Last week, human rights associations reported that three Syrian refugees were burned to death in their sleep, in a horrific murder in Izmir, Turkey, on November 16. This barbaric act is the product of the decade-long NATO war in Syria and the reactionary atmosphere incited by the Turkish ruling class against millions of Syrian refugees who have fled the war to Turkey.
Shockingly, the fact that this was a murder was covered up for over a month and came to light after one of the families contacted the Refugee Media Association (Mülteci Medyası). Only afterwards was an investigation initiated to establish the circumstances of the fire. The attacker, Kemal Korukmaz, boasted to police of having carried out the attack after his arrest, telling them that he worked for Turkey’s Gendarmerie Intelligence and Counter-Terrorism (JİTEM) agency.
Deysem Siti, the head of the Refugee Media Association, told daily Evrensel: “One of the families reached me three days ago. They said the incident was a homicide,” adding, “They also said that the police had not given them information. We followed up to learn about the incident… Although it was said that there was a fire from the stove at first, a camera recording showed that there was an attack.”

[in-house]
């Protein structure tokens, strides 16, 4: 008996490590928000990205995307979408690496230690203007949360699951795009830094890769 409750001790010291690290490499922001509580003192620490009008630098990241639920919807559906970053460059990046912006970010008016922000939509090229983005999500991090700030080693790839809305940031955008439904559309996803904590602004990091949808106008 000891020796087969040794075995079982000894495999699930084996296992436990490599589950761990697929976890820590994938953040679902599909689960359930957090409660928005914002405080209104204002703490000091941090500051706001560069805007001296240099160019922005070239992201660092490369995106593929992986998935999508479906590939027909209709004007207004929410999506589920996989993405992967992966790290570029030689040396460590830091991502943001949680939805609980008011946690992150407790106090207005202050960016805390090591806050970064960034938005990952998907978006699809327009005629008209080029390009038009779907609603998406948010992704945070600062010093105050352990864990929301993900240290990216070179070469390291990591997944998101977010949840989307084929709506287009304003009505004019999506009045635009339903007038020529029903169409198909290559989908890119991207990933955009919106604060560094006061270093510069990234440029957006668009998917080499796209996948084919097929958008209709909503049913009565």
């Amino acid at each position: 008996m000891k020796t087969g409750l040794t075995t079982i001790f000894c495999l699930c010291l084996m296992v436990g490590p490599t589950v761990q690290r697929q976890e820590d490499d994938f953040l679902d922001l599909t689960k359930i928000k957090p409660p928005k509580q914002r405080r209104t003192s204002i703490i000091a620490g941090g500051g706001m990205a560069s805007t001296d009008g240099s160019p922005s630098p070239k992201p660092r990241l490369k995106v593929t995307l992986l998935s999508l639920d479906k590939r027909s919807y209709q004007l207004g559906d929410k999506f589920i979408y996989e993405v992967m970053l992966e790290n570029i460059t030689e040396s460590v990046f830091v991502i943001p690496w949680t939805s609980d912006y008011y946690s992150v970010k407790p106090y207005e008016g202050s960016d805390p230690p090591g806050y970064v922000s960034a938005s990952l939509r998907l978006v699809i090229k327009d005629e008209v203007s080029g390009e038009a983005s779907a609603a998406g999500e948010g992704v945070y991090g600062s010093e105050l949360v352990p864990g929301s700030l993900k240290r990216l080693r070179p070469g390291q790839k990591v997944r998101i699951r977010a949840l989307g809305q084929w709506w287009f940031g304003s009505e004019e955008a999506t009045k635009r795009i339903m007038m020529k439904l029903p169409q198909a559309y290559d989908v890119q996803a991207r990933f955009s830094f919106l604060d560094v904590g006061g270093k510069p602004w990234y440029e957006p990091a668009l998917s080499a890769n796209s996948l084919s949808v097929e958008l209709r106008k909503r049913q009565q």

21-year-old Ahmed Al-Ali, 23-year-old Mamoun Al-Nabhan and 17-year-old Mohammed Al-Bish were reportedly working uninsured at the Birlik Beton cement factory in the Urla district and were trying to live on a wage below the hunger line.
Korkumaz came to the three workers’ room at night, doused them in fuel and burned them to death. Al-Ali and Al-Bish died two days later, while Al-Nabhan has lost his life after a painful week in the hospital.
Other details point to a planned massacre. According to human rights associations’ joint statement, Korkumaz told another worker, “That place will burn, and those Syrians will die today.”
Korukmaz was caught after stabbing two Turkish citizens ten days after the murder. In his statement, Korukmaz confessed to the murders and claimed he was working for JİTEM, according to the daily Evrensel which had access to his confession.
JİTEM was infamous for a large number of unsolved civilian murders in the Kurdish region during the Turkish state’s war on the Kurdistan Workers’ Party (PKK). The state denied its existence for decades before Deputy Prime Minister Bülent Ecevit admitted JİTEM’s activities in the aftermath of the 1996 Susurluk scandal.